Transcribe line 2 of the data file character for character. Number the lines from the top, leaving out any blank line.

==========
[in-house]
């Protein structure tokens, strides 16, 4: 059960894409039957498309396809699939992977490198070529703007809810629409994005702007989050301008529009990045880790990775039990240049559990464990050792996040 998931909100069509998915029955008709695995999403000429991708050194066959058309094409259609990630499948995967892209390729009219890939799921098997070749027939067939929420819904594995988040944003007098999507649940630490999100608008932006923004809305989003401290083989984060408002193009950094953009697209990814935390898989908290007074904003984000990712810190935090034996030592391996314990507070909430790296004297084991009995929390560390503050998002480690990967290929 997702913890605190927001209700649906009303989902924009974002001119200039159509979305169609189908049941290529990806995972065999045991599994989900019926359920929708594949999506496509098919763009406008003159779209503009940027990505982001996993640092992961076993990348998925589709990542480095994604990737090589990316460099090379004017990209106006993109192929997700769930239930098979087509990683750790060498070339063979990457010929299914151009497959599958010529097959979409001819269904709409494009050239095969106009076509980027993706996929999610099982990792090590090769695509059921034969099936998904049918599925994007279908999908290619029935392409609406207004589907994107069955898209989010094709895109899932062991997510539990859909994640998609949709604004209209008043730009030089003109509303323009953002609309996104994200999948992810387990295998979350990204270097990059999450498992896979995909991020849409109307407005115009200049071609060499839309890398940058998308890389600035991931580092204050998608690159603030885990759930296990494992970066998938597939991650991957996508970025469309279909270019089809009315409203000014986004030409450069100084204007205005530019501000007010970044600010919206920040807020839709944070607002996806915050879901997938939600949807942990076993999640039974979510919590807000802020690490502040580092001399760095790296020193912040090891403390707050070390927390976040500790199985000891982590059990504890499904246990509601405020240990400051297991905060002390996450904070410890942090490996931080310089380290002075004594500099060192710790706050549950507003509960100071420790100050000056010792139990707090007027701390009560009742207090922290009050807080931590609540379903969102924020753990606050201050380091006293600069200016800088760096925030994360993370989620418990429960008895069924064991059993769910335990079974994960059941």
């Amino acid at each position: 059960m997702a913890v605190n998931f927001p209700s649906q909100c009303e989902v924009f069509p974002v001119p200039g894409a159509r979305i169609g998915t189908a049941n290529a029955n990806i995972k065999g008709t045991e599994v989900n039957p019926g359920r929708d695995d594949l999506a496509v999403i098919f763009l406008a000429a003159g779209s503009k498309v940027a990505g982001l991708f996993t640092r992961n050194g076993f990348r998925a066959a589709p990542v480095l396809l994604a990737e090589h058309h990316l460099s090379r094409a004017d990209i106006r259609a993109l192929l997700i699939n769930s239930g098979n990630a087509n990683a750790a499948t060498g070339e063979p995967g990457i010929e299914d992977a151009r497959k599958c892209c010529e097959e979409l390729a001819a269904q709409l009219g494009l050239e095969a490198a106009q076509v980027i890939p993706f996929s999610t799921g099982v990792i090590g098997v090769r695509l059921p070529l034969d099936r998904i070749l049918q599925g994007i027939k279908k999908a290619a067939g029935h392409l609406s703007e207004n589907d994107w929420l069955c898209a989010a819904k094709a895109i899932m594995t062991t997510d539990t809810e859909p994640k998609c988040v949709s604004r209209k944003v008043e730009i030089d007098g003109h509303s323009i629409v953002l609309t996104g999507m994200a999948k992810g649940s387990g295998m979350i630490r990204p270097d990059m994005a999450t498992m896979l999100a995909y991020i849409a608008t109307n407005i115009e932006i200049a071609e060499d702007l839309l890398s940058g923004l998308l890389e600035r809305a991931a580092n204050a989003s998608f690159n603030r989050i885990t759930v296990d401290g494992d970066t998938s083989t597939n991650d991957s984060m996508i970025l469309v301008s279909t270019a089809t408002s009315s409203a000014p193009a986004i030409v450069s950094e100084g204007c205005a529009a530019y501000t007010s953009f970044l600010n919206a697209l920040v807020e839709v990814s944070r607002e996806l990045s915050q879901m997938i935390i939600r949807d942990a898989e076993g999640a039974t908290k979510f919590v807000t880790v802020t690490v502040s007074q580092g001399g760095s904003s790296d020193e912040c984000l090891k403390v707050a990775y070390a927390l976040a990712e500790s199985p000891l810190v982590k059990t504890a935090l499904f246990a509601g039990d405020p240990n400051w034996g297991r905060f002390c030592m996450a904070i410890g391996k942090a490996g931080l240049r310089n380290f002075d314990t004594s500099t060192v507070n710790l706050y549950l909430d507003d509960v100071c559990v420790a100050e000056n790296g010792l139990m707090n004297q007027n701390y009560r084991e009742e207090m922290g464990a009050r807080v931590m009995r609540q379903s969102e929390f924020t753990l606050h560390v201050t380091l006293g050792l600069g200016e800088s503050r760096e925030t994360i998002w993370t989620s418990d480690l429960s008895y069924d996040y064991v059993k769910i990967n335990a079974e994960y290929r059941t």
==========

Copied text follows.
């Protein structure tokens, strides 16, 4: 059960894409039957498309396809699939992977490198070529703007809810629409994005702007989050301008529009990045880790990775039990240049559990464990050792996040 998931909100069509998915029955008709695995999403000429991708050194066959058309094409259609990630499948995967892209390729009219890939799921098997070749027939067939929420819904594995988040944003007098999507649940630490999100608008932006923004809305989003401290083989984060408002193009950094953009697209990814935390898989908290007074904003984000990712810190935090034996030592391996314990507070909430790296004297084991009995929390560390503050998002480690990967290929 997702913890605190927001209700649906009303989902924009974002001119200039159509979305169609189908049941290529990806995972065999045991599994989900019926359920929708594949999506496509098919763009406008003159779209503009940027990505982001996993640092992961076993990348998925589709990542480095994604990737090589990316460099090379004017990209106006993109192929997700769930239930098979087509990683750790060498070339063979990457010929299914151009497959599958010529097959979409001819269904709409494009050239095969106009076509980027993706996929999610099982990792090590090769695509059921034969099936998904049918599925994007279908999908290619029935392409609406207004589907994107069955898209989010094709895109899932062991997510539990859909994640998609949709604004209209008043730009030089003109509303323009953002609309996104994200999948992810387990295998979350990204270097990059999450498992896979995909991020849409109307407005115009200049071609060499839309890398940058998308890389600035991931580092204050998608690159603030885990759930296990494992970066998938597939991650991957996508970025469309279909270019089809009315409203000014986004030409450069100084204007205005530019501000007010970044600010919206920040807020839709944070607002996806915050879901997938939600949807942990076993999640039974979510919590807000802020690490502040580092001399760095790296020193912040090891403390707050070390927390976040500790199985000891982590059990504890499904246990509601405020240990400051297991905060002390996450904070410890942090490996931080310089380290002075004594500099060192710790706050549950507003509960100071420790100050000056010792139990707090007027701390009560009742207090922290009050807080931590609540379903969102924020753990606050201050380091006293600069200016800088760096925030994360993370989620418990429960008895069924064991059993769910335990079974994960059941």